Reflections on Howard Gardner

Andrew Gardner

Describing his father, Dr. Howard Gardner, as an “insanely hard worker,” Andrew Gardner is the only child in the family to have gone into the world of education. Having taught for 12 years, Andrew notes he has connected with his father on a more professional level through his own experiences in the classroom, even sharing the spotlight with his father at a recent event at the Museum of Modern Art discussing the future of museums and education. Andrew praises his father, as well, for his distinguished contributions to educational research and scholarship, adding that although his father will “always be known as the MI guy” for his theory of multiple intelligences, he is proud of his father for continuing to “push himself and expand his realm of expertise.” Andrew also describes his respect for his father, insisting that he hasn’t “sold out” when others might have been tempted to license his theory of multiple intelligences. Instead, Andrew explains that his father has moved on in his research, profoundly contributing to the field of education throughout his career.

Ben Gardner

Ben Gardner praises his father, Dr. Howard Gardner, as “a great father to four kids [even though] all the while [he] had a very time consuming career,” adding that “he always had time for us whenever we needed him, no matter what continent he was on.” Ben also recalls a funny memory of his father who happens to be color-blind, explaining that he went to a very important meeting once while wearing one brown shoe and one black shoe. Adding that his family still teases him about this, Ben notes that they always get the same reaction—his father insists that “I really don’t care!” Describing the essence and nature of his father in this way, Ben explains that “he is passionate, and cares deeply about everything he does, including being a dad.”

Jay Gardner

Characterizing his father, Dr. Howard Gardner, as “loving communicative, and supportive,” Jay Gardner explains that his father’s “dedication to his family rivals his dedication to his work.” Also having observed his father’s devotion to his 101-year-old mother, Jay describes his father as a “wonderful grandfather,” noting that he has never been “as happy as when he’s bantering with his grandson or holding his granddaughter.” His grandchildren have the “luxury of taking their Opa for granted” whether he is admiring Legos, artwork, or science projects. Also willing to ask about Lady Gaga and to readily share his love of Mr. Bentley’s hamburgers in Harvard Square, his father avails himself of opportunities to “call to laugh about a political gaffe or share a bit of trivia, to ask how an exam went, or debate the best exit to take off of the Mass Pike.” Adding that he adores his dad, Jay explains that he is “a feather is our collective caps.”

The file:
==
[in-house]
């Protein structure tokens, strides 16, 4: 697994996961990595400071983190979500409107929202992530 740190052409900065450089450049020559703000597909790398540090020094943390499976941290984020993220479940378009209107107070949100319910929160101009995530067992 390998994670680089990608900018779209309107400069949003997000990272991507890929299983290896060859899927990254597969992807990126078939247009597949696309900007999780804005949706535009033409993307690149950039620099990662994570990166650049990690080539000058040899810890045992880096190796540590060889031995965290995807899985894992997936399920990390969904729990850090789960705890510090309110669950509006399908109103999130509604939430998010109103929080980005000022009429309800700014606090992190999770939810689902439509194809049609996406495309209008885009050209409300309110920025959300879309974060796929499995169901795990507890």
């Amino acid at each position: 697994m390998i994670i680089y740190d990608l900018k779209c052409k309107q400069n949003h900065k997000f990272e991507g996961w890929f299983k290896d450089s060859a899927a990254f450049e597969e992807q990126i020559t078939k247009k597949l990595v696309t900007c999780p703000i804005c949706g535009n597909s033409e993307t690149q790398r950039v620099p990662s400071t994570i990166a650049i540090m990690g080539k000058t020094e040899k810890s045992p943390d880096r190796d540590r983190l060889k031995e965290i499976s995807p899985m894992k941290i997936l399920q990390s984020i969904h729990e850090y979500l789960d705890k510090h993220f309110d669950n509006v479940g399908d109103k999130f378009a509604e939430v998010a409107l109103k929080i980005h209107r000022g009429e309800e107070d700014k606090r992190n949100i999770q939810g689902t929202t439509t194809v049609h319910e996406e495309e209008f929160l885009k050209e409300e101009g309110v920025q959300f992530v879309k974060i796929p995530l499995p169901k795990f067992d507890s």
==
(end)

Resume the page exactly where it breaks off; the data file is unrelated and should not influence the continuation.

Dr. David Perkins

Dr. David Perkins describes his long-time friend and colleague, Dr. Howard Gardner, as “very organized, hard-working, and intellectually strikingly productive.” Highlighting their many collaborative projects over the last 45 years, David first met his friend when they were doctoral students at the brand-new Project Zero, the institution at Harvard Graduate School of Education initially focused on cognition in the arts and implications for arts education. Noting that Project Zero became their “center of gravity all [their] professional lives,” David describes his experiences working with Howard, adding that they later collaborated on general leadership but also pursued their own separate projects related to their slightly different research interests. Now serving as Senior Co-directors, David and Howard continue to play key roles in Project Zero which has expanded significantly over the decades to include many projects broadly related to thinking and learning. Citing Howard’s theory of multiple intelligences as “his most impactful accomplishment so far,” David also personally values his friend’s “line of inquiry represented by the ‘good work’ project and its relatives.” Howard has conducted pioneering research in this area for many years, “exploring many variations of the theme, accumulating a wealth of information and insight.” Praising his friend for his contributions to research and scholarship, David explains that “Howard has a keen nose for areas of inquiry for pursuit, both in terms of what the big questions are and what might be timely.”